THE attack of Trillanes’s amnesty has been a monumental fiasco: blunder on data research, blunder on legal maneuver and blunder on public relations strategy.
I said that here earlier. And others who neither hate nor love President Duterte are saying it too.
Instead of dumping Antonio Trillanes IV into a dustbin of irrelevance, the moves against the last-term senator have boosted his political stock. A few people are even floating the idea that the Oakwood Mutiny and Manila Peninsula Siege coup plotter might be contender in the next presidential race, in 2022 or earlier in the election for transition president if the shift to federalism would push through.
Maybe an exaggeration of what Trillanes has accomplished. But the current smear-and-destroy campaign against him, capped with moves to strip him of his amnesty grant and put him back to prison, has boosted his popularity. Suddenly, he has become the most visible and voluble person standing to call out Duterte’s alleged excesses.
The results were not quite what the president expected. He signed Proclamation #572 last Aug. 31, then left two days later for his Israel and Jordan visits. When he returned last Sept. 7, Trillanes was not in jail. Instead, he has had the full glare of media attention.
Trillanes went to the Supreme Court while state lawyers sought two Regional Trial Courts to revive the cases of coup d’etat and rebellion against him. That, as the military prepared to activate the court martial against the former Navy lieutenant.
Tide of public opinion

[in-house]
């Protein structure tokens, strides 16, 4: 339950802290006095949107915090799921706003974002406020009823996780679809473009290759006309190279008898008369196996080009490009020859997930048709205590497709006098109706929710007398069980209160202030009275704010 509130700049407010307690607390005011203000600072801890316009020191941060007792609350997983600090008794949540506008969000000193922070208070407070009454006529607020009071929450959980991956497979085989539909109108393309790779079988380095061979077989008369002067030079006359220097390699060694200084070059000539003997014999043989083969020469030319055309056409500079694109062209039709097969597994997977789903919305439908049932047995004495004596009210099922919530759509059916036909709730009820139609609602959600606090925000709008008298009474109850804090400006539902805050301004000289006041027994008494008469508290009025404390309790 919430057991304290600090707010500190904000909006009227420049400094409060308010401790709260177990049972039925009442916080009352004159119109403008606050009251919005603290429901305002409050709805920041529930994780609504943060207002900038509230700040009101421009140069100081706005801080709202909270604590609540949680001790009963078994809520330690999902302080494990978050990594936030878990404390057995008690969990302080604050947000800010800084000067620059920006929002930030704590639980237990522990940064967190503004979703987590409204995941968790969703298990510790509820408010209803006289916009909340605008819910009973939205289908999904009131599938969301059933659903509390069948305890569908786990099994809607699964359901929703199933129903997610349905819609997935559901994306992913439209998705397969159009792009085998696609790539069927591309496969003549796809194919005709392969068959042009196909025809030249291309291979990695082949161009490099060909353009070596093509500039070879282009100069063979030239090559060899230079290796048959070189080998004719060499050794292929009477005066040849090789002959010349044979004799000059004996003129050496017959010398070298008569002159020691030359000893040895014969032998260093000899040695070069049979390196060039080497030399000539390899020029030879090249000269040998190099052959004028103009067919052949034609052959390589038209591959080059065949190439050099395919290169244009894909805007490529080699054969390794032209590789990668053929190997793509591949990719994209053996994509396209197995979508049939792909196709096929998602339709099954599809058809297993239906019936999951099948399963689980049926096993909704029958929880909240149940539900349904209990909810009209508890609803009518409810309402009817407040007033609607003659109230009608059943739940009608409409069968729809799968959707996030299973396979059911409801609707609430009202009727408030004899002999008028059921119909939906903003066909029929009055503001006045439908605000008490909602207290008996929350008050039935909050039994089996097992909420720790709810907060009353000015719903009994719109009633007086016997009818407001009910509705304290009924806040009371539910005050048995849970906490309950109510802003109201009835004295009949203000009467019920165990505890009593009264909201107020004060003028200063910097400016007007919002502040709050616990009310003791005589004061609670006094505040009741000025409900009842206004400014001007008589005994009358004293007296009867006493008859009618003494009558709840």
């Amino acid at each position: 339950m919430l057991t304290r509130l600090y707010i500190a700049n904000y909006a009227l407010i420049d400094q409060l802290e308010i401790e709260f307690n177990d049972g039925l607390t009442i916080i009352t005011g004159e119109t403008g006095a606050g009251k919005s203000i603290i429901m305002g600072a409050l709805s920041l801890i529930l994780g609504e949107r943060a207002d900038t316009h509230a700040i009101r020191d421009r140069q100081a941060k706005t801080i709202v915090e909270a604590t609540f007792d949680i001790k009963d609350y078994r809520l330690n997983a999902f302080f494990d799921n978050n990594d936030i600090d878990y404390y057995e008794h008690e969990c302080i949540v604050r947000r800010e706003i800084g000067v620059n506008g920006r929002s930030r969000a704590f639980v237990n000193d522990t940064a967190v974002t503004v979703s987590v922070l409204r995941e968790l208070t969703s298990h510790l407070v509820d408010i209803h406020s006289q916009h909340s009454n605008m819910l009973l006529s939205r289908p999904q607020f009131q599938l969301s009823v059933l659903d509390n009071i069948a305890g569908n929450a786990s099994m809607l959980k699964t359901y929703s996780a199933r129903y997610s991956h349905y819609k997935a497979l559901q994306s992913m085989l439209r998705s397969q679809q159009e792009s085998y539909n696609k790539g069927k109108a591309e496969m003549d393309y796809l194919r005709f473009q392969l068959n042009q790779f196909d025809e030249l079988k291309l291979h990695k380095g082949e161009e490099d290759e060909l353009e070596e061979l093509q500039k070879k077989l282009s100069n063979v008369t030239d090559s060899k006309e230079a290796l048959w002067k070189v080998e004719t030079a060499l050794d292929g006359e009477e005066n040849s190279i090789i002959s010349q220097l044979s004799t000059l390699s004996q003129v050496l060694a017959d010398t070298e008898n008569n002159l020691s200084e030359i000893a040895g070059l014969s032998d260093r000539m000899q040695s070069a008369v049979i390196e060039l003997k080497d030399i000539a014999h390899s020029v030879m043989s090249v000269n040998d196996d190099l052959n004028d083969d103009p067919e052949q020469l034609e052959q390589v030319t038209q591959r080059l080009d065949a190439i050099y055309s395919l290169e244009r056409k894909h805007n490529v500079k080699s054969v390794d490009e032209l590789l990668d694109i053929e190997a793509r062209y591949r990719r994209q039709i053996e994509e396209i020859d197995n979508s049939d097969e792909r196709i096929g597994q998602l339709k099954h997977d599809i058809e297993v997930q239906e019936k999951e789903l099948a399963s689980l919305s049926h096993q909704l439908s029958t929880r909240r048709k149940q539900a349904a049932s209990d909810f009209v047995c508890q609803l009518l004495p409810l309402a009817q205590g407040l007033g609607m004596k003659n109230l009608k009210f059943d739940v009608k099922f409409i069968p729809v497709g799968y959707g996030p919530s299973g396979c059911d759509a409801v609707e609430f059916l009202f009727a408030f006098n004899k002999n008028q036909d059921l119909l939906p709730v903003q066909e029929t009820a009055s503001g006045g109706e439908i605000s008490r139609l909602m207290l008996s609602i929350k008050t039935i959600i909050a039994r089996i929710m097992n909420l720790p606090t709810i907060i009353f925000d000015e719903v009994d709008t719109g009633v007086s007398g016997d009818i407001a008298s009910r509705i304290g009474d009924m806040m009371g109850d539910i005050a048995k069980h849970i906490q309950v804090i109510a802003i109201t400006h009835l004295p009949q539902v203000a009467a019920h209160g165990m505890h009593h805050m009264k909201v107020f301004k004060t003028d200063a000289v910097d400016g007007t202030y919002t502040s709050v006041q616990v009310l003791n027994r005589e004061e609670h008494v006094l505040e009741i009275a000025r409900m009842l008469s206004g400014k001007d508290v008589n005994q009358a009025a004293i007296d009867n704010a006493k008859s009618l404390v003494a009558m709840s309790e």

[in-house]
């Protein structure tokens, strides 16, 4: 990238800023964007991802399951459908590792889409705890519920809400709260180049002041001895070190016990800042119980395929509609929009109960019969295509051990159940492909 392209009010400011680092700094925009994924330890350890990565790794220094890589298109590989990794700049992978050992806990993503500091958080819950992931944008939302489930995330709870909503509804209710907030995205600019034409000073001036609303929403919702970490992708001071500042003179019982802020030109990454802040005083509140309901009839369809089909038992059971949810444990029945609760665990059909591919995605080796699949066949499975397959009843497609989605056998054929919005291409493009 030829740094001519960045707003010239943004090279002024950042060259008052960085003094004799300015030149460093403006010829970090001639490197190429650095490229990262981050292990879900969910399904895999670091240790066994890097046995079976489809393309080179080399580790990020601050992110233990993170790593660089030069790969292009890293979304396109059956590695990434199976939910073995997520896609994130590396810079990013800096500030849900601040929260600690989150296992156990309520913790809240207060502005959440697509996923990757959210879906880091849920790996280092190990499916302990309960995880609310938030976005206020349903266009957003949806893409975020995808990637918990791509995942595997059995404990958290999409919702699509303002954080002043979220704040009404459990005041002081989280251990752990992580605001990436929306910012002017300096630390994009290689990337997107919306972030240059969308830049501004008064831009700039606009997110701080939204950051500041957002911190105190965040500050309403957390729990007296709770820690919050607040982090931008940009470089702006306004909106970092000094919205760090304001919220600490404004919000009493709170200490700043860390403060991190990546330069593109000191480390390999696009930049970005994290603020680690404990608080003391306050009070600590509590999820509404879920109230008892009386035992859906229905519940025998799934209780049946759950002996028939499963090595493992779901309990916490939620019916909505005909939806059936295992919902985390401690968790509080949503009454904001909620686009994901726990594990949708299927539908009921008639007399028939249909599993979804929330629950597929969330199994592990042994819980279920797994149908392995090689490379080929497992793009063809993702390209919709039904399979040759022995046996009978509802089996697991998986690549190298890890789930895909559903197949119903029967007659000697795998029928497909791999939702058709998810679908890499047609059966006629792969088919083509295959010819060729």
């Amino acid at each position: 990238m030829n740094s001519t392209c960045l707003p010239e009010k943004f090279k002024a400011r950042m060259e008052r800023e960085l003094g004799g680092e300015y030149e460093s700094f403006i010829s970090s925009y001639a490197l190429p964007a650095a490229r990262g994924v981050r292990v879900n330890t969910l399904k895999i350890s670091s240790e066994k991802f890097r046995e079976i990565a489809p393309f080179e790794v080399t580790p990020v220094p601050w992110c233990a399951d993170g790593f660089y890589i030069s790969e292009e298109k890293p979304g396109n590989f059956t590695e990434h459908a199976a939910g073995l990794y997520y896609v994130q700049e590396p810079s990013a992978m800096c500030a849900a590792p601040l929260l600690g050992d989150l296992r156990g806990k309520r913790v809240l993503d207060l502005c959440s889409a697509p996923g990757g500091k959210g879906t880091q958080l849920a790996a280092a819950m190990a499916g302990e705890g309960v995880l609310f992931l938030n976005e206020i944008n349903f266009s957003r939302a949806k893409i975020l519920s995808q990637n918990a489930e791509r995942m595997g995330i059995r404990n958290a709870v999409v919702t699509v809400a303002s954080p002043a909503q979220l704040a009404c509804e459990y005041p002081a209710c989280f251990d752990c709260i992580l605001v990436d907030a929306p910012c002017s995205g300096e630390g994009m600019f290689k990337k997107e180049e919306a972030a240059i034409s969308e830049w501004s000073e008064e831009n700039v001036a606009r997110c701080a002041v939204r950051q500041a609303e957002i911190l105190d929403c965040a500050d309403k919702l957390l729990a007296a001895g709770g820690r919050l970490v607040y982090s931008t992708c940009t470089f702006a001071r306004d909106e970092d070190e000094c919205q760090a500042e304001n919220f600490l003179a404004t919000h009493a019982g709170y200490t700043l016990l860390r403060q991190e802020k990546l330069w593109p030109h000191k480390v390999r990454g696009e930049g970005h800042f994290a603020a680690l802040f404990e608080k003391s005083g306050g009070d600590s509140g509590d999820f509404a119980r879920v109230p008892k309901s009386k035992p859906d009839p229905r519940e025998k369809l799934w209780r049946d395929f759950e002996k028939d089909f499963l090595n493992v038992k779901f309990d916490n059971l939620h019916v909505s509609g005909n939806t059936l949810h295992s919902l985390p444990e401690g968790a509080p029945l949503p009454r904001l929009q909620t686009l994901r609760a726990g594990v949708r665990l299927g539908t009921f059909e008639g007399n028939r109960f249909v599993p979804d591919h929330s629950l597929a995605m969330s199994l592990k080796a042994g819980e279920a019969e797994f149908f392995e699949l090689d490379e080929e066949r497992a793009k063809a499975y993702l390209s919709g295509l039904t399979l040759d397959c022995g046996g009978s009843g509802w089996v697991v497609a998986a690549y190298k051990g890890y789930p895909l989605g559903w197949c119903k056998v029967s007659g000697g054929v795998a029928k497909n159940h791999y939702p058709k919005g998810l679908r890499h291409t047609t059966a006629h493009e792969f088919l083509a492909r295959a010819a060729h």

But what turned back the multi-pronged assault? Information has poured that (1) the factual basis for revoking the amnesty grant, explicitly stated in the document, could be false as Trillanes, by news records of the event, appear to have complied with the requirements; and (2) legal opinions from both independent and partisan persons argued that amnesty wipes out the crime, once granted cannot be revoked and, even if nullified, cannot be done without concurrence of Congress.
Mistakes of facts and the law led to the proclamation that bombed and the p.r. debacle that followed. Public opinion, though not harsh on Duterte, condemned the sloppiness of the attack on Trillanes. The senator was not exactly lovable. On the amnesty issue, however, he seems to have facts, the law, and much of public opinion behind him.
Malacañang has struck back with:
New legal arguments, such as the claim that then president Noynoy Aquino who issued the amnesty should’ve done it personally. PNoy did so but processing of applications was delegated to the defense department as the amnesty covered a class of persons, the rebels, not just Trillanes.
The spin that since the Supreme Court rejected Trillanes’s petition for a restraining order, there’s no more legal impediment to arrest him. The SC precisely saw no need to tackle the T.R.O. issue because it recognized the president’s “public commitment” not to lock up the senator without a court-issued warrant.
A propaganda tour de force, namely a talk-to-the-nation and a press-con, which were later downgraded to a tete-a-tete with Duterte’s No. 1 lawyer, Salvador Panelo. Not the promised format but a bomb of sorts was exploded: the plot against Duterte.
Face-saver, not license
Having been raised a number of times before, the issue did not cause as much impact as disclosing the specifics of the plot. It failed to convince the public that it is plausible, not just a concoction that suspiciously looks like a reprise of devices used during Marcos’s martial regime.
The SC gave Malacañang a face-saver by rejecting the T.R.O. request. But it would be gross error to regard it as license to arrest Trillanes without a court order. If they’d jail Trillanes, it would be Blunder #4, which could raise his pedestal high enough for an ad hoc hero and potential candidate for president.